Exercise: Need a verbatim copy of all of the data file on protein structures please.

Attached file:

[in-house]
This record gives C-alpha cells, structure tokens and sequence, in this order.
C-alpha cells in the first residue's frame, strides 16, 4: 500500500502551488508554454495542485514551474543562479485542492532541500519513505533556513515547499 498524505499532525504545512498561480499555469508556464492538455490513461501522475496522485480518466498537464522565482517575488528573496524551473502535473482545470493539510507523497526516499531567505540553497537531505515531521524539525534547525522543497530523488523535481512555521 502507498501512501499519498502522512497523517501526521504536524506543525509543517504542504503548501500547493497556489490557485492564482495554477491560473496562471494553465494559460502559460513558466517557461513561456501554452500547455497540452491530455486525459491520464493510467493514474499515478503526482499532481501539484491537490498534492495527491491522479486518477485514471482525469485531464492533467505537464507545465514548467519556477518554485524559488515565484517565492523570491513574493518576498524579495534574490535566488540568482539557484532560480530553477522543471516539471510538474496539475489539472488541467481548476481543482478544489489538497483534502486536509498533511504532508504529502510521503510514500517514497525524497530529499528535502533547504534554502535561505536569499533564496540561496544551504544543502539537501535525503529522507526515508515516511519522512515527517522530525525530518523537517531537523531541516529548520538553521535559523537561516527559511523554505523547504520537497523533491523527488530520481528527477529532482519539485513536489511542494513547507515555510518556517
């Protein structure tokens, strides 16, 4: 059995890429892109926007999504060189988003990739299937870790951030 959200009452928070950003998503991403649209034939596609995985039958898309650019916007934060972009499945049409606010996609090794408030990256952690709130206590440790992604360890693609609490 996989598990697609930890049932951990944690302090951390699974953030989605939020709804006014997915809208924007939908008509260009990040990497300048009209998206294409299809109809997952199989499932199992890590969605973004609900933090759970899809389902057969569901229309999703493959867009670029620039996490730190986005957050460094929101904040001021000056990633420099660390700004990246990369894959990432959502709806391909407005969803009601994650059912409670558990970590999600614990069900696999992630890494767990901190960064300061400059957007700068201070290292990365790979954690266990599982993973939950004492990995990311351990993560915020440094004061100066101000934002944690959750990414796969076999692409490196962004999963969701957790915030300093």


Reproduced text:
[in-house]
This record gives C-alpha cells, structure tokens and sequence, in this order.
C-alpha cells in the first residue's frame, strides 16, 4: 500500500502551488508554454495542485514551474543562479485542492532541500519513505533556513515547499 498524505499532525504545512498561480499555469508556464492538455490513461501522475496522485480518466498537464522565482517575488528573496524551473502535473482545470493539510507523497526516499531567505540553497537531505515531521524539525534547525522543497530523488523535481512555521 502507498501512501499519498502522512497523517501526521504536524506543525509543517504542504503548501500547493497556489490557485492564482495554477491560473496562471494553465494559460502559460513558466517557461513561456501554452500547455497540452491530455486525459491520464493510467493514474499515478503526482499532481501539484491537490498534492495527491491522479486518477485514471482525469485531464492533467505537464507545465514548467519556477518554485524559488515565484517565492523570491513574493518576498524579495534574490535566488540568482539557484532560480530553477522543471516539471510538474496539475489539472488541467481548476481543482478544489489538497483534502486536509498533511504532508504529502510521503510514500517514497525524497530529499528535502533547504534554502535561505536569499533564496540561496544551504544543502539537501535525503529522507526515508515516511519522512515527517522530525525530518523537517531537523531541516529548520538553521535559523537561516527559511523554505523547504520537497523533491523527488530520481528527477529532482519539485513536489511542494513547507515555510518556517
């Protein structure tokens, strides 16, 4: 059995890429892109926007999504060189988003990739299937870790951030 959200009452928070950003998503991403649209034939596609995985039958898309650019916007934060972009499945049409606010996609090794408030990256952690709130206590440790992604360890693609609490 996989598990697609930890049932951990944690302090951390699974953030989605939020709804006014997915809208924007939908008509260009990040990497300048009209998206294409299809109809997952199989499932199992890590969605973004609900933090759970899809389902057969569901229309999703493959867009670029620039996490730190986005957050460094929101904040001021000056990633420099660390700004990246990369894959990432959502709806391909407005969803009601994650059912409670558990970590999600614990069900696999992630890494767990901190960064300061400059957007700068201070290292990365790979954690266990599982993973939950004492990995990311351990993560915020440094004061100066101000934002944690959750990414796969076999692409490196962004999963969701957790915030300093």